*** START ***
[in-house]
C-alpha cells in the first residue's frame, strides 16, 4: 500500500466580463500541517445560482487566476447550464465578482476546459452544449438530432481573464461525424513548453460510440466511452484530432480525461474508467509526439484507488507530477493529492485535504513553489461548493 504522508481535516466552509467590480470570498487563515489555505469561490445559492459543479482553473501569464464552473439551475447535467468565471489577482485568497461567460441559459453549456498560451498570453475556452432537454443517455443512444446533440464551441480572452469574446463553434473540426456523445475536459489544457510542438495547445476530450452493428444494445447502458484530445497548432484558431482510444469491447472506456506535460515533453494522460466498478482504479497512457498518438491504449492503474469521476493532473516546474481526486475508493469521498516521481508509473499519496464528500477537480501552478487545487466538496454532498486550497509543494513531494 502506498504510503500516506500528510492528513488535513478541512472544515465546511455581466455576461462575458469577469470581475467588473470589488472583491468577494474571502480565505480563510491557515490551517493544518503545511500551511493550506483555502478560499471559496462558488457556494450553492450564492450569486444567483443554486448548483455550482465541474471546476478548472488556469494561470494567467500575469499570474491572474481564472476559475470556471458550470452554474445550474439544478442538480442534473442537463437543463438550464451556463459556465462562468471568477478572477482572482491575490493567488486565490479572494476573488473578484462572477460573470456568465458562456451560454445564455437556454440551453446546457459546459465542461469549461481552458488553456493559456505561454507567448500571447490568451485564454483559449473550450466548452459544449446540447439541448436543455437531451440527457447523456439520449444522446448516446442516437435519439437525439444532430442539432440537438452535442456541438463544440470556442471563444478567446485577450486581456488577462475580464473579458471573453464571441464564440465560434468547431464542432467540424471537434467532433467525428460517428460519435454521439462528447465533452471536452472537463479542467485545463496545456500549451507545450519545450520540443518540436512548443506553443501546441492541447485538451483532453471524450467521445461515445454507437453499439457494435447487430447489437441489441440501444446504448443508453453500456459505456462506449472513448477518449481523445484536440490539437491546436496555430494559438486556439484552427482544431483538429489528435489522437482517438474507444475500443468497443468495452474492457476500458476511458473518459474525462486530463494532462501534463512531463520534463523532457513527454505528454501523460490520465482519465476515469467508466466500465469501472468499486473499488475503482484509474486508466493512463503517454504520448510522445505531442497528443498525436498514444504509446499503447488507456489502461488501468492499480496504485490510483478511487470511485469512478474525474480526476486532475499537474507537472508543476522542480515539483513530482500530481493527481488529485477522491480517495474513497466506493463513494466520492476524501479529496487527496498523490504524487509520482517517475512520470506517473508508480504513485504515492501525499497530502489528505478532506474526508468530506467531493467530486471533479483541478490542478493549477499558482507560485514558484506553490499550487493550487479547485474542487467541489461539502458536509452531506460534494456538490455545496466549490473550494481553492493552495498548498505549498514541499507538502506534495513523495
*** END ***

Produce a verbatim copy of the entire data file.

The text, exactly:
[in-house]
C-alpha cells in the first residue's frame, strides 16, 4: 500500500466580463500541517445560482487566476447550464465578482476546459452544449438530432481573464461525424513548453460510440466511452484530432480525461474508467509526439484507488507530477493529492485535504513553489461548493 504522508481535516466552509467590480470570498487563515489555505469561490445559492459543479482553473501569464464552473439551475447535467468565471489577482485568497461567460441559459453549456498560451498570453475556452432537454443517455443512444446533440464551441480572452469574446463553434473540426456523445475536459489544457510542438495547445476530450452493428444494445447502458484530445497548432484558431482510444469491447472506456506535460515533453494522460466498478482504479497512457498518438491504449492503474469521476493532473516546474481526486475508493469521498516521481508509473499519496464528500477537480501552478487545487466538496454532498486550497509543494513531494 502506498504510503500516506500528510492528513488535513478541512472544515465546511455581466455576461462575458469577469470581475467588473470589488472583491468577494474571502480565505480563510491557515490551517493544518503545511500551511493550506483555502478560499471559496462558488457556494450553492450564492450569486444567483443554486448548483455550482465541474471546476478548472488556469494561470494567467500575469499570474491572474481564472476559475470556471458550470452554474445550474439544478442538480442534473442537463437543463438550464451556463459556465462562468471568477478572477482572482491575490493567488486565490479572494476573488473578484462572477460573470456568465458562456451560454445564455437556454440551453446546457459546459465542461469549461481552458488553456493559456505561454507567448500571447490568451485564454483559449473550450466548452459544449446540447439541448436543455437531451440527457447523456439520449444522446448516446442516437435519439437525439444532430442539432440537438452535442456541438463544440470556442471563444478567446485577450486581456488577462475580464473579458471573453464571441464564440465560434468547431464542432467540424471537434467532433467525428460517428460519435454521439462528447465533452471536452472537463479542467485545463496545456500549451507545450519545450520540443518540436512548443506553443501546441492541447485538451483532453471524450467521445461515445454507437453499439457494435447487430447489437441489441440501444446504448443508453453500456459505456462506449472513448477518449481523445484536440490539437491546436496555430494559438486556439484552427482544431483538429489528435489522437482517438474507444475500443468497443468495452474492457476500458476511458473518459474525462486530463494532462501534463512531463520534463523532457513527454505528454501523460490520465482519465476515469467508466466500465469501472468499486473499488475503482484509474486508466493512463503517454504520448510522445505531442497528443498525436498514444504509446499503447488507456489502461488501468492499480496504485490510483478511487470511485469512478474525474480526476486532475499537474507537472508543476522542480515539483513530482500530481493527481488529485477522491480517495474513497466506493463513494466520492476524501479529496487527496498523490504524487509520482517517475512520470506517473508508480504513485504515492501525499497530502489528505478532506474526508468530506467531493467530486471533479483541478490542478493549477499558482507560485514558484506553490499550487493550487479547485474542487467541489461539502458536509452531506460534494456538490455545496466549490473550494481553492493552495498548498505549498514541499507538502506534495513523495